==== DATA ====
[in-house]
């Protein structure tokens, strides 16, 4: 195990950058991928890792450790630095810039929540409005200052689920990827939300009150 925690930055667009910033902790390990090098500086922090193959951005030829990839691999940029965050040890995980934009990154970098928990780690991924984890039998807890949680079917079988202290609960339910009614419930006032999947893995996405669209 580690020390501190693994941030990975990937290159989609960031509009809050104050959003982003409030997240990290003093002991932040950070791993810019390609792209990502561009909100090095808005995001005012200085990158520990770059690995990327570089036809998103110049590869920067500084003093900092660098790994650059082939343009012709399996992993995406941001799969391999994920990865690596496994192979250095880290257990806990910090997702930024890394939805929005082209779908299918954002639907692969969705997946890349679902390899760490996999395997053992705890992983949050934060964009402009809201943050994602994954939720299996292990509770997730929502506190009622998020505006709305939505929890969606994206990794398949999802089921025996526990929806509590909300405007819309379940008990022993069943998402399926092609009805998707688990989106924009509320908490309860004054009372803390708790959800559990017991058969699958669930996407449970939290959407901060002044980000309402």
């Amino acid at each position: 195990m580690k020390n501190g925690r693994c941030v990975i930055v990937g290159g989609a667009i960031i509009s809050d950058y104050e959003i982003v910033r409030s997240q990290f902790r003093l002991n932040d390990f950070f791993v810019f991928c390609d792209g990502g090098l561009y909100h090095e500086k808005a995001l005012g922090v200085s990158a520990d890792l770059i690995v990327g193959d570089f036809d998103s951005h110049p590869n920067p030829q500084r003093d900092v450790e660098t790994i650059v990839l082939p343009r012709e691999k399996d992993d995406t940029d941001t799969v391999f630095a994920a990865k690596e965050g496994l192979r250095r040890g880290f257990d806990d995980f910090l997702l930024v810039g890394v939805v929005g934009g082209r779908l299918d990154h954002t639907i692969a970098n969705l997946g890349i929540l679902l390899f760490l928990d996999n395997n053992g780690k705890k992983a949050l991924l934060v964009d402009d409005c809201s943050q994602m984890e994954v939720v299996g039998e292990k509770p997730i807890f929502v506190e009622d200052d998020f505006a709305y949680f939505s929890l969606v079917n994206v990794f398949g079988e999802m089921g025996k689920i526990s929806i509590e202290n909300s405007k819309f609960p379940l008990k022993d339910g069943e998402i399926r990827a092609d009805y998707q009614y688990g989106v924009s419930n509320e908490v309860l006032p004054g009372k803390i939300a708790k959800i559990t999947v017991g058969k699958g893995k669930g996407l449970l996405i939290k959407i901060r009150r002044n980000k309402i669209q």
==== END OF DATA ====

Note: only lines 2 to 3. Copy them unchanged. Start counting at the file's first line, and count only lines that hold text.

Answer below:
């Protein structure tokens, strides 16, 4: 195990950058991928890792450790630095810039929540409005200052689920990827939300009150 925690930055667009910033902790390990090098500086922090193959951005030829990839691999940029965050040890995980934009990154970098928990780690991924984890039998807890949680079917079988202290609960339910009614419930006032999947893995996405669209 580690020390501190693994941030990975990937290159989609960031509009809050104050959003982003409030997240990290003093002991932040950070791993810019390609792209990502561009909100090095808005995001005012200085990158520990770059690995990327570089036809998103110049590869920067500084003093900092660098790994650059082939343009012709399996992993995406941001799969391999994920990865690596496994192979250095880290257990806990910090997702930024890394939805929005082209779908299918954002639907692969969705997946890349679902390899760490996999395997053992705890992983949050934060964009402009809201943050994602994954939720299996292990509770997730929502506190009622998020505006709305939505929890969606994206990794398949999802089921025996526990929806509590909300405007819309379940008990022993069943998402399926092609009805998707688990989106924009509320908490309860004054009372803390708790959800559990017991058969699958669930996407449970939290959407901060002044980000309402």
């Amino acid at each position: 195990m580690k020390n501190g925690r693994c941030v990975i930055v990937g290159g989609a667009i960031i509009s809050d950058y104050e959003i982003v910033r409030s997240q990290f902790r003093l002991n932040d390990f950070f791993v810019f991928c390609d792209g990502g090098l561009y909100h090095e500086k808005a995001l005012g922090v200085s990158a520990d890792l770059i690995v990327g193959d570089f036809d998103s951005h110049p590869n920067p030829q500084r003093d900092v450790e660098t790994i650059v990839l082939p343009r012709e691999k399996d992993d995406t940029d941001t799969v391999f630095a994920a990865k690596e965050g496994l192979r250095r040890g880290f257990d806990d995980f910090l997702l930024v810039g890394v939805v929005g934009g082209r779908l299918d990154h954002t639907i692969a970098n969705l997946g890349i929540l679902l390899f760490l928990d996999n395997n053992g780690k705890k992983a949050l991924l934060v964009d402009d409005c809201s943050q994602m984890e994954v939720v299996g039998e292990k509770p997730i807890f929502v506190e009622d200052d998020f505006a709305y949680f939505s929890l969606v079917n994206v990794f398949g079988e999802m089921g025996k689920i526990s929806i509590e202290n909300s405007k819309f609960p379940l008990k022993d339910g069943e998402i399926r990827a092609d009805y998707q009614y688990g989106v924009s419930n509320e908490v309860l006032p004054g009372k803390i939300a708790k959800i559990t999947v017991g058969k699958g893995k669930g996407l449970l996405i939290k959407i901060r009150r002044n980000k309402i669209q």